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Celebrities lead TED event in global call to act on climate crisis

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The Countdown event seeks to highlight ways to take action, setting it apart from climate protests such as this one in Bern, Switzerland in September 2020. AFP

Celebrities lead TED event in global call to act on climate crisis

With a call to save the planet, Prince William and Pope Francis on Saturday joined activists, artists, celebrities and politicians in a free streamed TED event aimed at mobilising and unifying people to confront the climate crisis.

“The shared goals of our generation are clear,” William said in a video message kicking off the event, dubbed Countdown.

“Together we must protect and restore nature, clean our air, revive our oceans, build a waste-free world and fix our climate.”

For more than five hours the second-in-line to the British throne and other speakers delved in the reality of the climate crisis, the need for action, and what can be done.

Solutions posed included ways of farming that welcome wildlife as well as crops; transportation systems powered by electricity; cities designed for people instead of cars; economies that thrive by keeping the planet healthy instead of destroying it, and voting for political leaders keen to end the climate crisis.

“We are living during a historic moment marked by difficult challenges, as we all know,” Pope Francis said while urging people of all faiths to unite to protect Mother Earth.

“The world is shaken by the crisis caused by the Covid-19 pandemic, which highlights yet an even bigger challenge – the socio-environmental crisis.”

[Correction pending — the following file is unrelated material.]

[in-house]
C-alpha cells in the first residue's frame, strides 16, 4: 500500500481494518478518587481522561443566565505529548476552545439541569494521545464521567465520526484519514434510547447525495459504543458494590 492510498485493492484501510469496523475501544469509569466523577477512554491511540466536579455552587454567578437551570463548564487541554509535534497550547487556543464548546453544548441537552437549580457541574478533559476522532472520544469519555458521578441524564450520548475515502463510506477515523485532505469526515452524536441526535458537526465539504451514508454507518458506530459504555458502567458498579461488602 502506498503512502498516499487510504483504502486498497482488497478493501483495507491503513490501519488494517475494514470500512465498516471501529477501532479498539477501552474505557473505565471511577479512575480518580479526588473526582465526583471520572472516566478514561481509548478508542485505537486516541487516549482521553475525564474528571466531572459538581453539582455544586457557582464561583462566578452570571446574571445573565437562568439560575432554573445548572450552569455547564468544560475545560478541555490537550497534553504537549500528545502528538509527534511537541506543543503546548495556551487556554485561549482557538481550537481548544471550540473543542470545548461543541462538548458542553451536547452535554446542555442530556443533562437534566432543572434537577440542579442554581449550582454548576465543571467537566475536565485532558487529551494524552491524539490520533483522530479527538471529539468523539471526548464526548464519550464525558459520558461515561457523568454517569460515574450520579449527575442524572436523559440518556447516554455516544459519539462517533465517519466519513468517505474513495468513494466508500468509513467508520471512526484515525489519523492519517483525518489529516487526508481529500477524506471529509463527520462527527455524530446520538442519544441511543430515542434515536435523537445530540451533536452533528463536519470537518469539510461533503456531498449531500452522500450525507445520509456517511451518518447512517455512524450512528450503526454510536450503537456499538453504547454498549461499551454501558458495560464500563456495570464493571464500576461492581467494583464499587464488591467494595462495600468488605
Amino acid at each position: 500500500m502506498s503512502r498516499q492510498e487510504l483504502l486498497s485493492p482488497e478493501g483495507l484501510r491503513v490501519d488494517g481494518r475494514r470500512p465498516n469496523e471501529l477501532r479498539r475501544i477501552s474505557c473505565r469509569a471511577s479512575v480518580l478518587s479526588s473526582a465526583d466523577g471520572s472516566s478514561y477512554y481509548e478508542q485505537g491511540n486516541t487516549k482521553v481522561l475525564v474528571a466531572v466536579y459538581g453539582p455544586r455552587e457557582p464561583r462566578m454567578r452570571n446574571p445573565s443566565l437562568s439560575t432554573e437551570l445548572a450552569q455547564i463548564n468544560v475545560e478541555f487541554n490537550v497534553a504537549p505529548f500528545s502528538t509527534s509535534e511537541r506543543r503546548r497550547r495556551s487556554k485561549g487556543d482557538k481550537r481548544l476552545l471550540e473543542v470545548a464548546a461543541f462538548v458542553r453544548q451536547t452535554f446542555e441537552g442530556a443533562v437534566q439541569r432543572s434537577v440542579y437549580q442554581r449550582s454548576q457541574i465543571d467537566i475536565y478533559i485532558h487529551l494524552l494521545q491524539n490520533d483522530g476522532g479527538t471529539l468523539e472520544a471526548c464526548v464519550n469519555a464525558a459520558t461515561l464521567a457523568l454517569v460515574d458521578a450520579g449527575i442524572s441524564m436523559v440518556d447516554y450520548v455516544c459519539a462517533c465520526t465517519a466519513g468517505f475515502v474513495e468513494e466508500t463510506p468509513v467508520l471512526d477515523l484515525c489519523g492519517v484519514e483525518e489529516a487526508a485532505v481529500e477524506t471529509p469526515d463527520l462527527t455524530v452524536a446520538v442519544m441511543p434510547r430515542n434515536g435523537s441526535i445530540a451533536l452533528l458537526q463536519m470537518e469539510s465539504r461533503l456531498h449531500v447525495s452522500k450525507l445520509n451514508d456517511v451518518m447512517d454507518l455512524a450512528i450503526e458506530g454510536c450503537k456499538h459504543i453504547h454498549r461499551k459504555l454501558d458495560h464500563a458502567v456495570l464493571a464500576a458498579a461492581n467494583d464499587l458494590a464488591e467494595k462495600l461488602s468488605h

The Pope joined other speakers in saying the climate crisis is real and backed by science, and needs to be urgently confronted in ways that are socially just.

“The Earth must be worked and nursed, cultivated and protected,” the Pope said.

“We cannot continue to squeeze it like an orange.”

Countdown also focused on ways in which damage to the environment also fuels social and racial injustice.

British Parliament member David Lammy said: “Black people breathe the most toxic air relative to the general population, and it is people of colour who are most likely to suffer in the climate crisis.

“It gives all new meaning to the Black Lives Matter slogan ‘I can’t breathe’.”

Lammy called for climate and social justice leaders to join forces, and for a new international “ecocide” law to criminalise “the most severe actions against nature itself”.

Firms that make fortunes from fossil fuels or other greenhouse gas-emitting operations cause damage they don’t pay for, while funnelling money to politicians who help preserve the status quo, said another speaker, US economist Rebecca Henderson, who called on businesses to step up.

“We let capitalism turn into something monstrous,” she said, adding: “It’s going to be tough to keep free enterprise alive if most people believe the rich and the white are trashing the planet for their own benefit.”

Other speakers presented ways people can help stop slow down climate change.

The mayor of Freetown, Sierra Leone, for example, explained a project there to plant a million trees to protect against flooding and to absorb carbon dioxide.


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